If so, where is the momentum conserved? Any shell may shatter if from a recent land or sea shell. Is a fossil the same way, just waiting for decompression?

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    $\begingroup$ uh... I'm really not sure what this is asking. What does angular momentum have to do with fossils? What's the "log e explanation"? $\endgroup$
    – David Z
    Dec 4 '14 at 7:09
  • $\begingroup$ Rotation of the earth..maybe explains the spiral. $\endgroup$ Dec 4 '14 at 7:11
  • $\begingroup$ Could you please explain your question more? We are not geologist or biologist! What is the equation? $\endgroup$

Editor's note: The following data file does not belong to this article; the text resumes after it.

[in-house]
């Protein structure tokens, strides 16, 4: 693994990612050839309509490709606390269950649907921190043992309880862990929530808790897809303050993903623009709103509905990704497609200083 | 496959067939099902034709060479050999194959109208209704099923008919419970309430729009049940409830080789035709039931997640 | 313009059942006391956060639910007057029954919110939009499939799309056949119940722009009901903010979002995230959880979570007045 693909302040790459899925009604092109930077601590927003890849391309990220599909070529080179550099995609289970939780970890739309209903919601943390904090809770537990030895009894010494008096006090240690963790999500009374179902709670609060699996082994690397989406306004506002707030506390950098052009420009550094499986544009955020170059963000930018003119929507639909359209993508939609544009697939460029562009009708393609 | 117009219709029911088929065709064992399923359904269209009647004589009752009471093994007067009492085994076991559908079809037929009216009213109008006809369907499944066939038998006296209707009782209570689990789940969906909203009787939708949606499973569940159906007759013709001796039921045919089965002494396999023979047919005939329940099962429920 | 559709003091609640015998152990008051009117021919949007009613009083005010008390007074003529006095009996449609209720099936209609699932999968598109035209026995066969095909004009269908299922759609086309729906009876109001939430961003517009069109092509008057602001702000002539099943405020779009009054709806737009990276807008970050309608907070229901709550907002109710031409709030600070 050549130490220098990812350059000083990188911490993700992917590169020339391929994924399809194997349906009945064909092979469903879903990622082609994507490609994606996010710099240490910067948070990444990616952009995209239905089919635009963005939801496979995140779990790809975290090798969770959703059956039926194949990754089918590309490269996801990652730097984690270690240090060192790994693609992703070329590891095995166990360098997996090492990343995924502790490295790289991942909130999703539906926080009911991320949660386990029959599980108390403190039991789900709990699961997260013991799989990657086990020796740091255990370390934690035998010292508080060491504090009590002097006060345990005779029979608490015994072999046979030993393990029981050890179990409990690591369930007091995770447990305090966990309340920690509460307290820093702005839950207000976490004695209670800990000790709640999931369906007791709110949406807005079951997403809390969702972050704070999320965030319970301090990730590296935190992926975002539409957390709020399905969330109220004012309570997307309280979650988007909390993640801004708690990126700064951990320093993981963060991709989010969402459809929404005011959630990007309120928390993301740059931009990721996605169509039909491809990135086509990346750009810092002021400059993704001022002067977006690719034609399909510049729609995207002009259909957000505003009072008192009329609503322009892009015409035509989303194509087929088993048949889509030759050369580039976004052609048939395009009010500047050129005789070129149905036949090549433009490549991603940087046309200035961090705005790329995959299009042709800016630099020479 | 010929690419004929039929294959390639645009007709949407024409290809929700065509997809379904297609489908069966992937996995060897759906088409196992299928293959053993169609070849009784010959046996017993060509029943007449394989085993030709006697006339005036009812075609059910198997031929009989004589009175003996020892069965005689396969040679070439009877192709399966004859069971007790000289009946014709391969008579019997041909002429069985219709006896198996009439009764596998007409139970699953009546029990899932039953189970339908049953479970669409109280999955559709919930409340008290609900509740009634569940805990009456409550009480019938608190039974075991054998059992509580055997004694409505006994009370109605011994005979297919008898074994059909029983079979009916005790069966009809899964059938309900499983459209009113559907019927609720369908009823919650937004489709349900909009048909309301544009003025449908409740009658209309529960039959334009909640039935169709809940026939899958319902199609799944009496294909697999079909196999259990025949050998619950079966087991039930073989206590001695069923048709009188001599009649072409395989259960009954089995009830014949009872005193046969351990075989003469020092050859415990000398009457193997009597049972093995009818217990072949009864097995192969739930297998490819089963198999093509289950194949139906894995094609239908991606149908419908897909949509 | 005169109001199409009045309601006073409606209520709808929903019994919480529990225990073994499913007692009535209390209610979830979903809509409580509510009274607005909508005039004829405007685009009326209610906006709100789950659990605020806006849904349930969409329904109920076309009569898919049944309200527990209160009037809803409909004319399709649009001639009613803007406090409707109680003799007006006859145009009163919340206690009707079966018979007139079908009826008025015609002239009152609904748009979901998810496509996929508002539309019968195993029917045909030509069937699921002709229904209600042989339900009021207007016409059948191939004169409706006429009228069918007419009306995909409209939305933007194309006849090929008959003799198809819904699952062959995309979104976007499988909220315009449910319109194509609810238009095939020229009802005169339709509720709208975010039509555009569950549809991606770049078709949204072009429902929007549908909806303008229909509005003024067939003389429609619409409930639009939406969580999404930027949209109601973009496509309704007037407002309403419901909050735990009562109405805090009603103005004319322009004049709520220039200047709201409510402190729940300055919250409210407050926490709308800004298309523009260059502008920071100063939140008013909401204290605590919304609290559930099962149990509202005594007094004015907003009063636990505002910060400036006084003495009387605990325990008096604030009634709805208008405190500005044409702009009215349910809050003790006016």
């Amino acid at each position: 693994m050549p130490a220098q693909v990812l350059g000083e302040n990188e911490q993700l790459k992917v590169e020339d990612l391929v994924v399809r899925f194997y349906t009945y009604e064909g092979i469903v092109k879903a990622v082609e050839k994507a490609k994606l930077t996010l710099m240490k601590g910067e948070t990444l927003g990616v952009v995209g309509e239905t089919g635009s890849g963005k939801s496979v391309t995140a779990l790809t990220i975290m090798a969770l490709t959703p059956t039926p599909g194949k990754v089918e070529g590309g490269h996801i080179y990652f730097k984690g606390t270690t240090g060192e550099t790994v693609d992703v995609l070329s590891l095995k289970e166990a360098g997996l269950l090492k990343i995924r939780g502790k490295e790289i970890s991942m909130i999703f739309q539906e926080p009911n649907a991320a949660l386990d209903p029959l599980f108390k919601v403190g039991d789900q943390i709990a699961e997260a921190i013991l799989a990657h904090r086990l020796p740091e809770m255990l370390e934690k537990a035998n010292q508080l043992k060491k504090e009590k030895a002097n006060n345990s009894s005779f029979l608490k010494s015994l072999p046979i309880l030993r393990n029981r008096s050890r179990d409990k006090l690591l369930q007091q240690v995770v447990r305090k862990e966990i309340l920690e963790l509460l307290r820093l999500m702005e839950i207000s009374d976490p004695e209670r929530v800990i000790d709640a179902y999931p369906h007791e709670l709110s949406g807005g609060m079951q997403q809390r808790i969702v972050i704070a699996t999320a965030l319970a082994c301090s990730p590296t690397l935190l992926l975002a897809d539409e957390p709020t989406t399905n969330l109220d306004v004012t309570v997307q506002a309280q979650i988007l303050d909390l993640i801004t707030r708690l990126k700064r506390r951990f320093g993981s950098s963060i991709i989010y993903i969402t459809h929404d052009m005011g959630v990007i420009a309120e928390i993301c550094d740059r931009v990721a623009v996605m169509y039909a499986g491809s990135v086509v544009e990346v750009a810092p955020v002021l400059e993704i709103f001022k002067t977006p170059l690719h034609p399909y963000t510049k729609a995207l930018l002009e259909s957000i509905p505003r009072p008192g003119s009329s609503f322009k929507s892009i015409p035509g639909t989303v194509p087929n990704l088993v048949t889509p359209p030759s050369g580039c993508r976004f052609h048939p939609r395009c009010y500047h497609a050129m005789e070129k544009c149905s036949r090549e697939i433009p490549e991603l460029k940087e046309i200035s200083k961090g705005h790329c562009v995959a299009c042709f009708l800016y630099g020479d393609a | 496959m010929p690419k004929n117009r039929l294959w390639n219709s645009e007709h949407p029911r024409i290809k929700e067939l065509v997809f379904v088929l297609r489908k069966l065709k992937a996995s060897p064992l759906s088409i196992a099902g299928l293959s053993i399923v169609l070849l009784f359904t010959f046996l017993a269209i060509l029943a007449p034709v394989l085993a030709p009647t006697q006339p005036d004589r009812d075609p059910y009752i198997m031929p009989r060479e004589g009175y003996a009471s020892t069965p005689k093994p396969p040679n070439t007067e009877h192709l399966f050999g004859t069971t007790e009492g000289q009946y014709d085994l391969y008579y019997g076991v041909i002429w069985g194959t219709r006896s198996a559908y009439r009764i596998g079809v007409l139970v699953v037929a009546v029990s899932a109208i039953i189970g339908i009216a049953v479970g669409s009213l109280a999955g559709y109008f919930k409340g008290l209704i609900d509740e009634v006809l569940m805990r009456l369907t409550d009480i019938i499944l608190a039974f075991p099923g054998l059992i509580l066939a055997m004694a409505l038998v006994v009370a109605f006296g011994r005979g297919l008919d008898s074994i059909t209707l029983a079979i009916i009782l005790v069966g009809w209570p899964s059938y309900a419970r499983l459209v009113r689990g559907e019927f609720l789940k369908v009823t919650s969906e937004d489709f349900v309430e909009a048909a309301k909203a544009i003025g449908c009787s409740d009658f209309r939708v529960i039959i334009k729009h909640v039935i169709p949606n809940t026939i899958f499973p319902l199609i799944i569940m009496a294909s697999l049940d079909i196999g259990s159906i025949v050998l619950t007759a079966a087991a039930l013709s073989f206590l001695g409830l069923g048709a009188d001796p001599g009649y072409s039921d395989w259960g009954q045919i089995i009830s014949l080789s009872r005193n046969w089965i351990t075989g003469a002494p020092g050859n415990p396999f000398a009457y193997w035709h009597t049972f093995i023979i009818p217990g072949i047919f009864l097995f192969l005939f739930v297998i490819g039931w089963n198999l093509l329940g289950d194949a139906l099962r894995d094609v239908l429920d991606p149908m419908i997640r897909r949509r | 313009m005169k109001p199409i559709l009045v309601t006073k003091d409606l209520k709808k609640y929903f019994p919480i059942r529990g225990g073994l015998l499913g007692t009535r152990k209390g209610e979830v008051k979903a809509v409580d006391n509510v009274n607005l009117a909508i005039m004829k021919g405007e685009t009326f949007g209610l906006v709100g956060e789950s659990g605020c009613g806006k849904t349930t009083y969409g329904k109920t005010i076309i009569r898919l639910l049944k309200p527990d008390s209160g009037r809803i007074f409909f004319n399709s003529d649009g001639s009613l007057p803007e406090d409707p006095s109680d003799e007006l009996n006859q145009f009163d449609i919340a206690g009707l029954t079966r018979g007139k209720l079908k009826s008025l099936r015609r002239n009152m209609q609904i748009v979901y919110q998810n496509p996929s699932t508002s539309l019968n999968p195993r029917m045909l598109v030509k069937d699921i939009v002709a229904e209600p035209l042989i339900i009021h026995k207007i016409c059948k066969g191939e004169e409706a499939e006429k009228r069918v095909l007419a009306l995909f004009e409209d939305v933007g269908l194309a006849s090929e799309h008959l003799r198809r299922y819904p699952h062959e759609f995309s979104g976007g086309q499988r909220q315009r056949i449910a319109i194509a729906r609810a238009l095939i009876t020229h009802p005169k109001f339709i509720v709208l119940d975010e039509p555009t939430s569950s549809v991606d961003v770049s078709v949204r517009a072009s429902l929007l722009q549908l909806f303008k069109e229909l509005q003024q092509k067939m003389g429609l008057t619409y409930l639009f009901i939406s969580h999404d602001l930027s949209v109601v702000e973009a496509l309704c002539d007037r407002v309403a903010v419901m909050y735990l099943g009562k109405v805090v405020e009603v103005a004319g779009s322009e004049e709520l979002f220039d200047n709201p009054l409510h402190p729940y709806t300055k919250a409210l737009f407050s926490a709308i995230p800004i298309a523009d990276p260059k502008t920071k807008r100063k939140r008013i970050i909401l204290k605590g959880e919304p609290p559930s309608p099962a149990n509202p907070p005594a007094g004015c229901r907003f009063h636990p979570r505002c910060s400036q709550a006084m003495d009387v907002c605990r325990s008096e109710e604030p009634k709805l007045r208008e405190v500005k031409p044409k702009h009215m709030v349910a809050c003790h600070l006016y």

– MEDVIS
    Dec 4 '14 at 7:19
  • $\begingroup$ I am asking you to explain the equation to me please, for instance in the Northern hemisphere the rotation of the Earth determines a counter-clockwise spin on matter. Weather, ocean currents all are related in that spin. I wonder if my fossils preserve the original 'spin' of the earth's rotation and have a reserved momentum. $\endgroup$ Dec 4 '14 at 7:45

The rotation of the Earth causes a force called the Coriolis force. This does have an effect on ocean currents, but the effect is only significant on length scales of hundreds of miles. Over the diameter of a shell, even a big one, the Coriolis force is completely swamped by other effects like tides, local currents, random thermal fluctuations or whether a fish has just swum by.

So the answer is that no, the rotation of the Earth isn't an explanation for log shell growth.


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